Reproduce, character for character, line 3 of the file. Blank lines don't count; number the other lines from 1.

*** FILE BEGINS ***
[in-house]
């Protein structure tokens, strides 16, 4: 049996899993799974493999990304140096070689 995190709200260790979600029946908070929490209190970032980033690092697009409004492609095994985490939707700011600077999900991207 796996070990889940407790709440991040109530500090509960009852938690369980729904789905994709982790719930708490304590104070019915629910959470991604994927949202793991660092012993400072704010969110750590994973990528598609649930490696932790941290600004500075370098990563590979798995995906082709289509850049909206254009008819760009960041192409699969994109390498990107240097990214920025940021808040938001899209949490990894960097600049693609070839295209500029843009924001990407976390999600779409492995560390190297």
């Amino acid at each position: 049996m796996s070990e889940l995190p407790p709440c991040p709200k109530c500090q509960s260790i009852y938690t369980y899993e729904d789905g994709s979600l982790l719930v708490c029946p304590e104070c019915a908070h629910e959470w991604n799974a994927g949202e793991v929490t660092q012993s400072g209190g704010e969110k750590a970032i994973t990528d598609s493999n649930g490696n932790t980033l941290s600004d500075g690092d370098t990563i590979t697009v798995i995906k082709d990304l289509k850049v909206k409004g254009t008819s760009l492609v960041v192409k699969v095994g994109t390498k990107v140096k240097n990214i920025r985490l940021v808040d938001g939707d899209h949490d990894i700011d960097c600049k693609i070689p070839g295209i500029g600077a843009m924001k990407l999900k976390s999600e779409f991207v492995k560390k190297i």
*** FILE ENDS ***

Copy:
């Amino acid at each position: 049996m796996s070990e889940l995190p407790p709440c991040p709200k109530c500090q509960s260790i009852y938690t369980y899993e729904d789905g994709s979600l982790l719930v708490c029946p304590e104070c019915a908070h629910e959470w991604n799974a994927g949202e793991v929490t660092q012993s400072g209190g704010e969110k750590a970032i994973t990528d598609s493999n649930g490696n932790t980033l941290s600004d500075g690092d370098t990563i590979t697009v798995i995906k082709d990304l289509k850049v909206k409004g254009t008819s760009l492609v960041v192409k699969v095994g994109t390498k990107v140096k240097n990214i920025r985490l940021v808040d938001g939707d899209h949490d990894i700011d960097c600049k693609i070689p070839g295209i500029g600077a843009m924001k990407l999900k976390s999600e779409f991207v492995k560390k190297i």